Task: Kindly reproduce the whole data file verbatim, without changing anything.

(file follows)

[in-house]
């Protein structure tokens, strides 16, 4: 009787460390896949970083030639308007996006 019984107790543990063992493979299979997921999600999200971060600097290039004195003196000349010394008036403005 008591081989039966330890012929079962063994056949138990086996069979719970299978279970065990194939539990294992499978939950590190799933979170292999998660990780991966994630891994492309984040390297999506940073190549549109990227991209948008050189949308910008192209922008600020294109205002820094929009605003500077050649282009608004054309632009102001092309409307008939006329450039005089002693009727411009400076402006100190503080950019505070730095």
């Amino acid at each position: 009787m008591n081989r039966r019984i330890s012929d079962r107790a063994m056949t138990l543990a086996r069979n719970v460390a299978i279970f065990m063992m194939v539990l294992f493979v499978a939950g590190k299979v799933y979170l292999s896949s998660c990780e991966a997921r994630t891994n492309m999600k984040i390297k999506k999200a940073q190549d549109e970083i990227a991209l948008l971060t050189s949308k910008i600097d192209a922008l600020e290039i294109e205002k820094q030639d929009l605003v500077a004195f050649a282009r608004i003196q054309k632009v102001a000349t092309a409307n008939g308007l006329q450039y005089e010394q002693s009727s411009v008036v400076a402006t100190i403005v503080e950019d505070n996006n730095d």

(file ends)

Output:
[in-house]
């Protein structure tokens, strides 16, 4: 009787460390896949970083030639308007996006 019984107790543990063992493979299979997921999600999200971060600097290039004195003196000349010394008036403005 008591081989039966330890012929079962063994056949138990086996069979719970299978279970065990194939539990294992499978939950590190799933979170292999998660990780991966994630891994492309984040390297999506940073190549549109990227991209948008050189949308910008192209922008600020294109205002820094929009605003500077050649282009608004054309632009102001092309409307008939006329450039005089002693009727411009400076402006100190503080950019505070730095």
């Amino acid at each position: 009787m008591n081989r039966r019984i330890s012929d079962r107790a063994m056949t138990l543990a086996r069979n719970v460390a299978i279970f065990m063992m194939v539990l294992f493979v499978a939950g590190k299979v799933y979170l292999s896949s998660c990780e991966a997921r994630t891994n492309m999600k984040i390297k999506k999200a940073q190549d549109e970083i990227a991209l948008l971060t050189s949308k910008i600097d192209a922008l600020e290039i294109e205002k820094q030639d929009l605003v500077a004195f050649a282009r608004i003196q054309k632009v102001a000349t092309a409307n008939g308007l006329q450039y005089e010394q002693s009727s411009v008036v400076a402006t100190i403005v503080e950019d505070n996006n730095d």